Locomotives comprise another interesting aspect of the short line phenomenon.  If you have an interest in classic designs they abound on these railroads; anything from little switchers like General Electric 44-tonner's and American Locomotive S-1's to Electro-Motive's line of GP7's and SD9's. All of these date to the 1950's or earlier and can still be found working revenue service.  

Interestingly, even the Chicago & North Western continued maintaining a fleet of GP7's into the 1990's, a testament to the model's longevity and durability.  

In some cases, a short line, for a variety of reasons, actually prefers a particular design or manufacturer's build.  

Take, for example, the Livonia, Avon & Lakeville in New York which rosters an all-Alco road-switcher fleet (C425's, C424's, RS3's, RS36's, etc.) or the SMS Rail Lines roster of rare Baldwin units ( VO-660, VO-1000, DS-4-4-660, DS-4-4-1000, DS-4-4-750, S12, and AS616).  

Even today, new Class III's continue springing up like the once-dormant, historic Grafton & Upton, in Massachusetts.  

At A Glance

Current Short Lines
603 Railroads
Current Network
47,500 Miles (29% of Industry Total)
Traffic Types

9% Local

33% Originated

48% Terminated

10% Bridged

Industries Served
10,000 Customers
17,800 Railroaders
Annual Revenue
$4.64 billion

Sources:  American Short Line and Regional Railroad Association, Federal Railroad Administration

Facts And Figures

Railroad Type Number Mileage Employees Revenue (Billions)
Class 1795,264163,464$67.6
Regional (Class 2)2110,3355,507$1.4
Short Line/Local (Class 3)58237,16512,293$2.6

Source: Federal Railroad Administration's "Summary Of Class II and Class III Railroad Capital Needs And Funding Source" Report (October, 2014)

Company List

Toledo, Peoria & Western

RJ Corman Railroad Group 

Morristown & Erie

Ann Arbor Railroad

Belt Railway of Chicago 

Cedar Rapids & Iowa City 

Chicago, South Shore & South Bend

Utah Railway


Arcade & Attica

Beech Mountain Railroad

Grafton & Upton

Little Kanawha River Railroad

Livonia, Avon & Lakeville

South Branch Valley

West Virginia Central

New Hope Railroad


Aberdeen & Rockfish

Aberdeen, Carolina & Western

Apalachicola Northern

Atlanta & St. Andrews Bay

Columbus & Greenville

De Queen & Eastern

South Carolina Central

Georgia Northeastern

Georgia Southwestern

Pickens Railway

Chesapeake & Albermarle

Lancaster & Chester

Sandersville Railroad

St. Marys Railroad


Arkansas & Missouri

Indiana Harbor Belt

Iowa Traction

Lake Superior & Ishpeming

Indiana & Ohio

Ohio Central

Alton & Southern

Iowa Northern

Illinois & Midland

Sand Springs Railway

Tulsa-Sapulpa Union

Terminal Railroad Association Of St. Louis


Black Mesa & Lake Powell

Arizona & California

Fort Worth & Western

Apache Railway

Dallas, Garland & Northeastern


Georgetown Railroad

Copper Basin Railway

Pecos Valley Southern Railway

Trona Railway

Modesto & Empire Traction

Colorado & Wyoming Railway

Great Western Railway


Butte, Anaconda & Pacific

Port of Tillamook Bay

Idaho, Northern & Pacific

Eastern Idaho Railroad

Red River Valley & Western

Twin Cities & Western

St. Maries River Railroad

By State





















New Jersey

New York

North Carolina





South Carolina





West Virginia


Defunct Lines

Ashley, Drew & Northern

Belfast & Moosehead Lake Railroad

Brooklyn Eastern District Terminal

Camas Prairie Railroad

Chesapeake Western Railway

Copper Range Railroad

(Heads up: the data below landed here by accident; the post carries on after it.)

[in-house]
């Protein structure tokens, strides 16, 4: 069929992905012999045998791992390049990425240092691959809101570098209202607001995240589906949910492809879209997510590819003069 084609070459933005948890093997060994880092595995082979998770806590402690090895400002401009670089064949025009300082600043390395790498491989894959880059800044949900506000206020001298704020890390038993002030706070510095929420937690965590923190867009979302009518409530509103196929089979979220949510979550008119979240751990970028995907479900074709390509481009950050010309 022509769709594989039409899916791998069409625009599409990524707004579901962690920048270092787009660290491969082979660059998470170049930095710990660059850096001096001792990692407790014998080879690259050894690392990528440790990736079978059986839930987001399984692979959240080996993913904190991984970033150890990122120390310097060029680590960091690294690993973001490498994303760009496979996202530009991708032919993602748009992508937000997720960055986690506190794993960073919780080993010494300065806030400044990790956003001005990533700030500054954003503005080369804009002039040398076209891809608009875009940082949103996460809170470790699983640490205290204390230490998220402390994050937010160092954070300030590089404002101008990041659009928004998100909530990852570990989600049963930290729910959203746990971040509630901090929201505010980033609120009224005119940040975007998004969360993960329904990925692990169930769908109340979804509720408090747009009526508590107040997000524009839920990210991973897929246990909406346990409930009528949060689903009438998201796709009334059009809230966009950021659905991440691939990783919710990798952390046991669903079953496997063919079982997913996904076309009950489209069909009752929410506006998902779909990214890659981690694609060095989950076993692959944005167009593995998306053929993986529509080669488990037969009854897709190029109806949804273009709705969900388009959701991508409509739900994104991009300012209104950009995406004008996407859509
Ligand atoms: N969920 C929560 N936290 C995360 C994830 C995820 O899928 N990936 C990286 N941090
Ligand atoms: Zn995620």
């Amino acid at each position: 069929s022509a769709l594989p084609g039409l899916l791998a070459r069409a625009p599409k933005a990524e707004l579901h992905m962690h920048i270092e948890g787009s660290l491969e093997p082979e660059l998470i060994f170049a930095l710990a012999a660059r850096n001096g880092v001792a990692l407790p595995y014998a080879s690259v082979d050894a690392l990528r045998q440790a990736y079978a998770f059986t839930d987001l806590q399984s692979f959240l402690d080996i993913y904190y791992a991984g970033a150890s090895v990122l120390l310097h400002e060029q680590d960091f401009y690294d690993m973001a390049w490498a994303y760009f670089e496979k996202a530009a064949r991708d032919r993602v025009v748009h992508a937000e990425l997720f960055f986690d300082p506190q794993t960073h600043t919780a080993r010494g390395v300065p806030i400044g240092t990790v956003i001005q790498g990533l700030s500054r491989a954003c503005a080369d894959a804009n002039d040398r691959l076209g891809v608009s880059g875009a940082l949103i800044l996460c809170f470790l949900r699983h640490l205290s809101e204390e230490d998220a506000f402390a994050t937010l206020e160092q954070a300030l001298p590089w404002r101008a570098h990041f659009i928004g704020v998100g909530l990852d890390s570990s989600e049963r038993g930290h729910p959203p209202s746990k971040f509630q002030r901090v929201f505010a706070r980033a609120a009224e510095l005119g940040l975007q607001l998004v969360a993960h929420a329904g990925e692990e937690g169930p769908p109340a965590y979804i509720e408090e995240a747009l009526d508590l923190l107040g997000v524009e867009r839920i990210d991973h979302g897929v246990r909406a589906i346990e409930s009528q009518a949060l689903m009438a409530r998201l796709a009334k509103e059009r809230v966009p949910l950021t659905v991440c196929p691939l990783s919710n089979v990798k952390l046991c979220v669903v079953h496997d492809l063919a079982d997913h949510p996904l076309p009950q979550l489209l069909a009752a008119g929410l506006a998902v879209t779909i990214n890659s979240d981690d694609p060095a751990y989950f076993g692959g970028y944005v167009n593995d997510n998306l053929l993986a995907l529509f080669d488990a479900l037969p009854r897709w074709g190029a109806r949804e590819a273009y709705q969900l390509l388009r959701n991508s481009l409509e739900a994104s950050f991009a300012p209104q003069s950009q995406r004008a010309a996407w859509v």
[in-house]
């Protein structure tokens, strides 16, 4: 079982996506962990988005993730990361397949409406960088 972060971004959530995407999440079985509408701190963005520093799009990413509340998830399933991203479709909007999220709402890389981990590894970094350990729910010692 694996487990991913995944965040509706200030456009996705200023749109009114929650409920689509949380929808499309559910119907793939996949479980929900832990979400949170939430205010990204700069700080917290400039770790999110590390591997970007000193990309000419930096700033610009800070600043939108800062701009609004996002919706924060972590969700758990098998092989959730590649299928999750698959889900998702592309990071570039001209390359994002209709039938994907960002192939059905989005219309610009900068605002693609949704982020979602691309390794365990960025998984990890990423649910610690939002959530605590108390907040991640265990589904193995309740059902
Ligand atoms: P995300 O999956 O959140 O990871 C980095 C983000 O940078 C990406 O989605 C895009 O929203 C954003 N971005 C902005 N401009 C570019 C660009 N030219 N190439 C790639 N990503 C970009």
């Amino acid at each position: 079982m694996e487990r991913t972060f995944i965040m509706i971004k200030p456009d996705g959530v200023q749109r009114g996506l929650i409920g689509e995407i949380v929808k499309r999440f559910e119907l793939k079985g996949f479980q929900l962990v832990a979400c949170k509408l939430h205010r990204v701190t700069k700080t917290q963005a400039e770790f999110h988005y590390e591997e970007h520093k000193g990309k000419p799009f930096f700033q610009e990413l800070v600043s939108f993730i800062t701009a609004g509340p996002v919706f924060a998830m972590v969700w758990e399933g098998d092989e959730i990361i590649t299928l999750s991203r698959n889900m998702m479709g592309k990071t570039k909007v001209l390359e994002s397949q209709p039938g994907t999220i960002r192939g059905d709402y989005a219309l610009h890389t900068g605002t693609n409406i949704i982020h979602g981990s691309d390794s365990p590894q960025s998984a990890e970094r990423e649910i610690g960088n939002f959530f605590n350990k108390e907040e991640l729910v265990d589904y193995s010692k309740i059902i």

Durham & Southern

Elk River Railroad

Erie Western Railway

Frankfort & Cincinnati

Huntingdon and Broad Top Mountain Railroad

Lake Erie, Franklin & Clarion

Magma Arizona

McCloud River Railroad

Montour Railroad

Muskingum Electric

North Louisiana & Gulf

Pittsburg & Shawmut

Quanah, Acme & Pacific, "The Quanah Route"

Rahway Valley

Raritan River Railroad

Reader Railroad

Roscoe, Snyder & Pacific

Southern San Luis Valley Railroad

St. Johnsbury & Lamoille County

Texas-Mexican Railway

Toronto, Hamilton & Buffalo

Virginia Blue Ridge Railway

Wellsville, Addison & Galeton

West Virginia Northern

The short line concept is not new.  There have been many famous carriers dating back to the pre-Staggers era such as the bucolic Maryland & Pennsylvania, Colorado's Great Western Railway, fabled Virginian & Truckee, and little Virginia Central.

There were also numerous belt lines and terminal roads (many subsidiaries or larger railroads) such as the Baltimore & Ohio Chicago Terminal, Portland Terminal, Belt Railway of Chicago, Peoria & Pekin Union, and Davenport, Rock Island & North Western.  

However, only since the industry's deregulation have their numbers more than doubled.   So, if you get the chance be sure and see one in action.

While watching a container train on a Class I zipping across the Heartland is always thrilling, nothing can likewise beat a local line switching a local customer.

If you want to see the human side of railroading, no one does it better than these small lines. To learn more about them please click here to visit the American Short Line and Regional Railroad Association's (ASLRRA) website.

This member organization is similar in nature to the Association of American Railroads but geared towards smaller, non-Class I carriers. 

Recent Articles

  1. Santa Fe-Southern Pacific: The Failed Mega Railroad

    Jul 16, 24 12:42 AM

    The so-called Santa Fe Southern Pacific Corporation was to be the merging of the West's two largest railroad in the 1980s. The ICC would ultimately deny the union in 1986.

    Read More

  2. Harlem Transfer Company: An NYC Terminal System

    Jul 16, 24 12:25 AM

    The Harlem Transfer Company was one of New York's many so-called pocket terminals, serving the Harlem River waterfront. Operations ceased in 1968.

    Read More

  3. The "Quad Cities Rocket": Chicago - Rock Island

    Jul 15, 24 04:35 PM

    The "Quad Cities Rocket" was Rock Island's late era service between Chicago-Rock Island, operating from 1971-1978.

    Read More